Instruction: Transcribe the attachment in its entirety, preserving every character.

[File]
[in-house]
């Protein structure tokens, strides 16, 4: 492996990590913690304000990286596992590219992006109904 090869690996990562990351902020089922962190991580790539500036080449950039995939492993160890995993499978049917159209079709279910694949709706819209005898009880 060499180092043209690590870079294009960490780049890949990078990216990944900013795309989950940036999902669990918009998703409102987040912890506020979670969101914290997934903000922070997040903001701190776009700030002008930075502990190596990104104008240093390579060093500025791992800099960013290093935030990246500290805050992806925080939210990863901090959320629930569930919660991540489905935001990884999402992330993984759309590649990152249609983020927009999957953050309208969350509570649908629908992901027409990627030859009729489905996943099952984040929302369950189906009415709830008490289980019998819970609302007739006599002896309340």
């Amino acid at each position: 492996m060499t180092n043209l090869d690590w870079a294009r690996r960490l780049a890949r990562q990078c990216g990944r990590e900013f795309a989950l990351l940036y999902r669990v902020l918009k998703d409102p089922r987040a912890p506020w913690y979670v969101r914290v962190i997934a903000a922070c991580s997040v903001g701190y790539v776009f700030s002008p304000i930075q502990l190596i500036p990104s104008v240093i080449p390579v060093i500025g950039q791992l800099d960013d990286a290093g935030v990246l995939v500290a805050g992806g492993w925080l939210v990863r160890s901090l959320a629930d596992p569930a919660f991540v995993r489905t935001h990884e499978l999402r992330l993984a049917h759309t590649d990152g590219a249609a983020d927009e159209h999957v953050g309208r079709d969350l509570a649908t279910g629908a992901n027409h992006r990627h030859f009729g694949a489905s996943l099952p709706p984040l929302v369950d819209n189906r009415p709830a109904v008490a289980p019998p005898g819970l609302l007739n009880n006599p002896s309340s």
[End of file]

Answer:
[in-house]
């Protein structure tokens, strides 16, 4: 492996990590913690304000990286596992590219992006109904 090869690996990562990351902020089922962190991580790539500036080449950039995939492993160890995993499978049917159209079709279910694949709706819209005898009880 060499180092043209690590870079294009960490780049890949990078990216990944900013795309989950940036999902669990918009998703409102987040912890506020979670969101914290997934903000922070997040903001701190776009700030002008930075502990190596990104104008240093390579060093500025791992800099960013290093935030990246500290805050992806925080939210990863901090959320629930569930919660991540489905935001990884999402992330993984759309590649990152249609983020927009999957953050309208969350509570649908629908992901027409990627030859009729489905996943099952984040929302369950189906009415709830008490289980019998819970609302007739006599002896309340």
């Amino acid at each position: 492996m060499t180092n043209l090869d690590w870079a294009r690996r960490l780049a890949r990562q990078c990216g990944r990590e900013f795309a989950l990351l940036y999902r669990v902020l918009k998703d409102p089922r987040a912890p506020w913690y979670v969101r914290v962190i997934a903000a922070c991580s997040v903001g701190y790539v776009f700030s002008p304000i930075q502990l190596i500036p990104s104008v240093i080449p390579v060093i500025g950039q791992l800099d960013d990286a290093g935030v990246l995939v500290a805050g992806g492993w925080l939210v990863r160890s901090l959320a629930d596992p569930a919660f991540v995993r489905t935001h990884e499978l999402r992330l993984a049917h759309t590649d990152g590219a249609a983020d927009e159209h999957v953050g309208r079709d969350l509570a649908t279910g629908a992901n027409h992006r990627h030859f009729g694949a489905s996943l099952p709706p984040l929302v369950d819209n189906r009415p709830a109904v008490a289980p019998p005898g819970l609302l007739n009880n006599p002896s309340s």